Stay tuned for details! Everything you need to know about this conference is posted at http://conference.cnps.org. Register now!
SEE YOU THERE!
PROPOSED CLIMATE CHANGE WORKING GROUP
David Chipping (firstname.lastname@example.org)
The CNPS Chapter Council elected to explore how we might deal with issues associated with climate change, and a statewide working group is starting up with me as Chair. One thing I would love to do is to make SLO Chapter a ‘test bed’ for different approaches to the problem. I invite anyone interested to contact me and share their views.
To kick things off I see the following key issues for our consideration:
- What do climate models say about the most likely changes in climate that might reasonably be expected?
- Looking at our plant species and vegetation, where are the greatest risks given the expected climate change, in terms of many changes that might be expected. Use some existing methodology for assessing and ranking multiple risk factors.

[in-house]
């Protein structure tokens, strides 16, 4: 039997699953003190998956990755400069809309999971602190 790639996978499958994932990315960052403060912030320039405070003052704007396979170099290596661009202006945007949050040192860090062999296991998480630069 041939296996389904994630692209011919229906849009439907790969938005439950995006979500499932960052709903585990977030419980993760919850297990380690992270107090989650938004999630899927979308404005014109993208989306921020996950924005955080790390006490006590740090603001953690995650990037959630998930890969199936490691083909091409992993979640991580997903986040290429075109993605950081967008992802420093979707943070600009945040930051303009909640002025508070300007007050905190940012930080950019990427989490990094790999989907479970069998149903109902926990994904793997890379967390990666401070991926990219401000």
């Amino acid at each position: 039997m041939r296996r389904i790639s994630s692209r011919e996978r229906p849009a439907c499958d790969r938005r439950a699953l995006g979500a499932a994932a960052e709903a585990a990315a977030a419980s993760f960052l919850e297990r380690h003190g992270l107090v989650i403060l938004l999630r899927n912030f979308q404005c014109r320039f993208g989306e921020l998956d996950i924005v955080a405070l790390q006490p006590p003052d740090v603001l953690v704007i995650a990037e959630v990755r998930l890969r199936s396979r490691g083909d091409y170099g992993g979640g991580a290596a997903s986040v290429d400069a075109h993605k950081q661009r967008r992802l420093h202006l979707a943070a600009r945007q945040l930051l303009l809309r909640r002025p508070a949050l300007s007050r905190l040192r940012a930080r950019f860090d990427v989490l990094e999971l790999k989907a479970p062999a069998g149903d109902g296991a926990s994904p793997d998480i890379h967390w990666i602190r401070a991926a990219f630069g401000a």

- 3) Start doing vulnerability analyses of CNPS listed plants in our chapter area. This will include seeing what happened during the extreme stressor of the drought we have just experienced.
- Gain better knowledge of existing trends, including initiating plant surveys and gaining information on historic population distribution. Lots of field trips and field work here. We would work at the individual species and the grosser level of ‘vegetation’.